An old piano is not only inferior to a new instrument due to its wear and tear over the years, but lacks so much innovative design and precision manufacturing.

Central Heating

Wear and tear aside, to focus on the difference in design, older pianos were typically built with animal and water-based glues, which do not cope so well with fluctuations in humidity and temperature. Structural, tonal and mechanical wooden parts have more moisture content, as the older pianos were built for a cold, damp room, with a fireplace. Central heating creates a consistently comfortable temperature, but, unfortunately for early pianos, an artificially dry environment too.

The wooden action parts, soundboard and bridge, wrest plank (tuning pin block), keys and key-frame, and backposts/beams in quality innovative modern pianos, such as Yamaha pianos, are ‘seasoned’ (dried) prior to assembly in a computer controlled kiln so the wood is suitable for a modern home. Felts and leathers covering action and keyboard components can be specially treated, the use of aircraft grade glues and multi-laminated hard-woods, all offer substantially more resilience to humidity and temperature fluctuations.

Tuning stability, consistency and reliability in touch response and retention of the soundboard’s crown for continued tonal quality, are all vital factors in ensuring trouble-free performance from your piano.


The piano has evolved over hundreds of years. Major improvements in design for a more efficient and responsive touch, extended dynamic range, broader and more contrasting tonal sonority, consistent pronunciation, durability and reliability are still being implemented today. Therefore, a 1920’s grand by a prestigious manufacturer may indeed perform to a much lower standard, as well as suffering the structural strain of up to 20metric tonnes for such a duration.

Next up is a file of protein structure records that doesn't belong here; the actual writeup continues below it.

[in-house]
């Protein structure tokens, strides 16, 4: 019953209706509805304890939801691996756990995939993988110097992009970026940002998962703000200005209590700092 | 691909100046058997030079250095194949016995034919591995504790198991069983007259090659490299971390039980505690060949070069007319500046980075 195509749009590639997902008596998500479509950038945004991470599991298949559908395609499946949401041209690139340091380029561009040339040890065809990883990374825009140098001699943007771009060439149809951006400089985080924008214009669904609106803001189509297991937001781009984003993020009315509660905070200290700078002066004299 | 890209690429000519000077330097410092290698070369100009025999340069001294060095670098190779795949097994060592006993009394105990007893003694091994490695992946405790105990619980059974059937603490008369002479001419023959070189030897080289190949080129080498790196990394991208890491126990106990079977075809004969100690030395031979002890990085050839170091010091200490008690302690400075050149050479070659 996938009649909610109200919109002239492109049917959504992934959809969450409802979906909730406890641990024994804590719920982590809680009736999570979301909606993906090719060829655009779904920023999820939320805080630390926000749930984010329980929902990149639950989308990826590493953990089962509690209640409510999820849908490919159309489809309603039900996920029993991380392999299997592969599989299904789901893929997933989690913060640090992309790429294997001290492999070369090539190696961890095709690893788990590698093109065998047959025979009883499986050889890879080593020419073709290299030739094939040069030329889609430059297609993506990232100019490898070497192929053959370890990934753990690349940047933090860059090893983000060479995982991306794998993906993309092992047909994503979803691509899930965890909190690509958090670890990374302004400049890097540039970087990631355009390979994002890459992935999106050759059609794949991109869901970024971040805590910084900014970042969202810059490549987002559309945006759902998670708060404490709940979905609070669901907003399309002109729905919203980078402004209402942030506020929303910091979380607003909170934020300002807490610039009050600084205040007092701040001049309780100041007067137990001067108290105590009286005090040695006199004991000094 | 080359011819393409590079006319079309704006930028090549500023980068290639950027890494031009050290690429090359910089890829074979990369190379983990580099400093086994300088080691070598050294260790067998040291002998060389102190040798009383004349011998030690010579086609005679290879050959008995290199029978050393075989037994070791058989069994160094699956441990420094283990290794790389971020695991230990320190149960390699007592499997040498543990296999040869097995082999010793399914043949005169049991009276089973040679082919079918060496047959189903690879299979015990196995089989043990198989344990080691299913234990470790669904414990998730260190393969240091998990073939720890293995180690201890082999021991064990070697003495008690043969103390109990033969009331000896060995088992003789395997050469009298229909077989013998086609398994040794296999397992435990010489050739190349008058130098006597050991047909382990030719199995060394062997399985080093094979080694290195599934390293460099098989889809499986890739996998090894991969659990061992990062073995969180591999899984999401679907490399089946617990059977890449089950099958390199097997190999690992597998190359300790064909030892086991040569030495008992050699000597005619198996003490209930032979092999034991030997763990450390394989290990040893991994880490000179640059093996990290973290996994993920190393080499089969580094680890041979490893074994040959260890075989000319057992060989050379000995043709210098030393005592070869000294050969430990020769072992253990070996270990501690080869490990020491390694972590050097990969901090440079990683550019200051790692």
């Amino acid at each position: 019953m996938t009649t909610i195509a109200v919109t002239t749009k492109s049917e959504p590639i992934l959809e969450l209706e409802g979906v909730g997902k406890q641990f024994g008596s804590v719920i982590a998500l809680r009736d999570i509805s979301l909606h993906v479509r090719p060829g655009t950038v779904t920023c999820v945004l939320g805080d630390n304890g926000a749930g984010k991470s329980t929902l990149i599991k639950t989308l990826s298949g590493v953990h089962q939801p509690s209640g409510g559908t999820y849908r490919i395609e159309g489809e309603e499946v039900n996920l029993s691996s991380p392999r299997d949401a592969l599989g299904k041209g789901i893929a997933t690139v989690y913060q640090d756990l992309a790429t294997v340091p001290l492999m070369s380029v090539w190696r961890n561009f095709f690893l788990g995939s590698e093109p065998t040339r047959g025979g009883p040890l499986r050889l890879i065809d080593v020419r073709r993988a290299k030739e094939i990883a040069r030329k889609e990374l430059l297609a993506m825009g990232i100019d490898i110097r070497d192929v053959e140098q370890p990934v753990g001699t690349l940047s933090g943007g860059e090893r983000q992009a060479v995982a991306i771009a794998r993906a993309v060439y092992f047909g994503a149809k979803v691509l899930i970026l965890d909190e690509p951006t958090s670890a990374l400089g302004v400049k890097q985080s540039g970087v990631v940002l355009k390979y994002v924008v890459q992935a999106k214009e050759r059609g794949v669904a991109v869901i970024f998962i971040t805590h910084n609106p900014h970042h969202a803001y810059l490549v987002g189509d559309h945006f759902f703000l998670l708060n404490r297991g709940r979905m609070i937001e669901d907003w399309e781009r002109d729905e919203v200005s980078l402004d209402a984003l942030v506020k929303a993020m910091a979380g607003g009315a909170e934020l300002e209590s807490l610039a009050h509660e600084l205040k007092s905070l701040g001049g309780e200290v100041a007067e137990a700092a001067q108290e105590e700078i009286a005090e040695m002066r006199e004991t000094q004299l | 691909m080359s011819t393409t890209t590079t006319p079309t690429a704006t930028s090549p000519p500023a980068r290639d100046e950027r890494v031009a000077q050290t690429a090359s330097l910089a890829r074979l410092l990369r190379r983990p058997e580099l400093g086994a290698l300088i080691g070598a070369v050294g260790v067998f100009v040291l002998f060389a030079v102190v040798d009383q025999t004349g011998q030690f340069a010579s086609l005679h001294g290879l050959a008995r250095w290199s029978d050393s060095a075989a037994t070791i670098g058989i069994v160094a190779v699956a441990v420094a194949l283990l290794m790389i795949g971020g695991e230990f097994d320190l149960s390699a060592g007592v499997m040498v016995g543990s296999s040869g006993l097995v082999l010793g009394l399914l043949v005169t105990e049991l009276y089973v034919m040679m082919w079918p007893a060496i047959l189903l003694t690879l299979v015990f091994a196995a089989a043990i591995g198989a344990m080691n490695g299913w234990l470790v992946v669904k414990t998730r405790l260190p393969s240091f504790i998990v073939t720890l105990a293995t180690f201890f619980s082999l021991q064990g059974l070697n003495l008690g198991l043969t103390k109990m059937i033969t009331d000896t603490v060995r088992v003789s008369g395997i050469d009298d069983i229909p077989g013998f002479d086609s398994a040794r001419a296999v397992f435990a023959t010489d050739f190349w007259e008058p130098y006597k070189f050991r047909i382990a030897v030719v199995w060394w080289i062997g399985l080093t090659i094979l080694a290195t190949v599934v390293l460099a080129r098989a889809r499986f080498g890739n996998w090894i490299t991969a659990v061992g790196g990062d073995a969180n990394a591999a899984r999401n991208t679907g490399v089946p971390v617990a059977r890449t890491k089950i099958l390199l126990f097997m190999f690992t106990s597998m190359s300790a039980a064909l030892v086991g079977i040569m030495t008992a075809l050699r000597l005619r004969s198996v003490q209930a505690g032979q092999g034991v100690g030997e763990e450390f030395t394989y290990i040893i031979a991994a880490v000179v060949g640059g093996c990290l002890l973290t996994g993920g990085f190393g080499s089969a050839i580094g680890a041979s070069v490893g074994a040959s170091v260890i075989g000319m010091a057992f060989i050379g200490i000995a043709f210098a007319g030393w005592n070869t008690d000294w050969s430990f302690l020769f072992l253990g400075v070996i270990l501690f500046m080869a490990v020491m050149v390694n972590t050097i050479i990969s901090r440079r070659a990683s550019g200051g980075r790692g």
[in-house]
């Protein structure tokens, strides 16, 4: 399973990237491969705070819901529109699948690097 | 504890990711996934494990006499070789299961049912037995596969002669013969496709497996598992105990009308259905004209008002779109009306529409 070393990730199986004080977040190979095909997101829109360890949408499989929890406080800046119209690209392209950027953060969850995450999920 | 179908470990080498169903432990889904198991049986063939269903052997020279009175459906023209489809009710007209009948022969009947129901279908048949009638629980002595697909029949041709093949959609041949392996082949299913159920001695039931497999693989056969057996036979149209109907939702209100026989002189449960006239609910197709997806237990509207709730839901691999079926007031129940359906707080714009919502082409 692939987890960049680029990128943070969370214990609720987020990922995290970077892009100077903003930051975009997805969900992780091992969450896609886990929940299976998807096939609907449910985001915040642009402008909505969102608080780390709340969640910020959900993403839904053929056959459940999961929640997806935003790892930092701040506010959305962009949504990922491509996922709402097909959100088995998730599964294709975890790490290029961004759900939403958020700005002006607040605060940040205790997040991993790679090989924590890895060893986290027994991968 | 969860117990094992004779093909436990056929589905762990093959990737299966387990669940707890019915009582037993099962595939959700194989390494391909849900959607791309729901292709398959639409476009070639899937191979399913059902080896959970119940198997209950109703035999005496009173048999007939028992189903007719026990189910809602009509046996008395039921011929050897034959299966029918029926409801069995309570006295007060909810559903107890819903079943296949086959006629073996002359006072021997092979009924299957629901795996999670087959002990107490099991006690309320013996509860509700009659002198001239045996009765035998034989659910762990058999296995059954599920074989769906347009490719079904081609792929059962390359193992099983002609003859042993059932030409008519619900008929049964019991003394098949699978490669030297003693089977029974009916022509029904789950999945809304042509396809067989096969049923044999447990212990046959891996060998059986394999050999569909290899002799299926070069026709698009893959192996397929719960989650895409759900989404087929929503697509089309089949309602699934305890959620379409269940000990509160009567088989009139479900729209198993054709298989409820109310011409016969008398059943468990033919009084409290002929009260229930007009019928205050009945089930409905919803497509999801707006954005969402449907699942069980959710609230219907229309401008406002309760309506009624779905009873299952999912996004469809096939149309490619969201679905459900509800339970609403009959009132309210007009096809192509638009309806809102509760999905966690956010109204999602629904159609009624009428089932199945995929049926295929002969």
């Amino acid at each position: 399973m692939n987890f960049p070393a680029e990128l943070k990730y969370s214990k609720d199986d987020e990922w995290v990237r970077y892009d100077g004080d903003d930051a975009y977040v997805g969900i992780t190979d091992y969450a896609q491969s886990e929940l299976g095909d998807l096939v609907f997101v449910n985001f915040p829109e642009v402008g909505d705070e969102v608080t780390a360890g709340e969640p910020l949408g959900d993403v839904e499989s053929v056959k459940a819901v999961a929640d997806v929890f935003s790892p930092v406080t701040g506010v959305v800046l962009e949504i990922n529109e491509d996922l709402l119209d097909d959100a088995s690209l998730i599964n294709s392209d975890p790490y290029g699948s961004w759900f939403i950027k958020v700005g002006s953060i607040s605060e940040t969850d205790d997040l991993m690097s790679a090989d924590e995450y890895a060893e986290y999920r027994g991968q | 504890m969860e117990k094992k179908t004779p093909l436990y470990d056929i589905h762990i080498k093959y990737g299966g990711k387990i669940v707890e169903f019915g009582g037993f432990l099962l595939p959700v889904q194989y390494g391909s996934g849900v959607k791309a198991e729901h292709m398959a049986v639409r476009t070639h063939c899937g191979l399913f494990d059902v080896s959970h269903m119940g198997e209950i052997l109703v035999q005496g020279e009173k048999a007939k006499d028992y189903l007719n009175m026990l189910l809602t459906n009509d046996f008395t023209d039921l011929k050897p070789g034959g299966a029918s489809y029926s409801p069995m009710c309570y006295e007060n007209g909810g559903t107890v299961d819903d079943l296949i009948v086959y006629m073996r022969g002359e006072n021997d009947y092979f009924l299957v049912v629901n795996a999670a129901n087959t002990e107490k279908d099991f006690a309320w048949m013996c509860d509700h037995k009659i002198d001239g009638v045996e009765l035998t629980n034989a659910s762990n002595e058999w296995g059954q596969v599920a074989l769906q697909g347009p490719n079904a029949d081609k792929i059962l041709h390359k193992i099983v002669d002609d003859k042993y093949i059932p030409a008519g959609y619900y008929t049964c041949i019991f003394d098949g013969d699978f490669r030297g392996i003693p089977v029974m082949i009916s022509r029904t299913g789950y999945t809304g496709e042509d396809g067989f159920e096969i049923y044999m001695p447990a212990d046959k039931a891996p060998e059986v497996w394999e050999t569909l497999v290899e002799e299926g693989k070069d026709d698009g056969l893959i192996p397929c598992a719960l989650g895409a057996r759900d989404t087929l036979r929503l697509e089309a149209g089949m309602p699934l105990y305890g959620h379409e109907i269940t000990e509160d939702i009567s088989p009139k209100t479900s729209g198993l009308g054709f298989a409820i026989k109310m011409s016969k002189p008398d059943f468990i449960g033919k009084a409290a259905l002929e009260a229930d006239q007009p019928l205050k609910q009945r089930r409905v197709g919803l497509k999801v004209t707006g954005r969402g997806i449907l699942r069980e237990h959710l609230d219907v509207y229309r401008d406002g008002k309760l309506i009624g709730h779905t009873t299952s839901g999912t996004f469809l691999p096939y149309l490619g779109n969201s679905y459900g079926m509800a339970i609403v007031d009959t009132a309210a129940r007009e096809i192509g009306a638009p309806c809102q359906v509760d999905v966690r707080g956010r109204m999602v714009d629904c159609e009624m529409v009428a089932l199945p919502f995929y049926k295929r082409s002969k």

As detailed above, older pianos are inferior in design and not built for a modern home. Also, an older piano that has been extensively restored to the highest standards will still sound ‘old’ and, worst of all, the structural areas such as the frame and the beams / backposts have been subject to huge amounts of string tension, and the soundboard and bridge which deliver the resonance are likely to split as they suffer great amounts of down-bearing from the strings. The frame could develop hairline cracks when re-strung, which would involve costly repair. An older piano simply cannot last as long as a quality new one.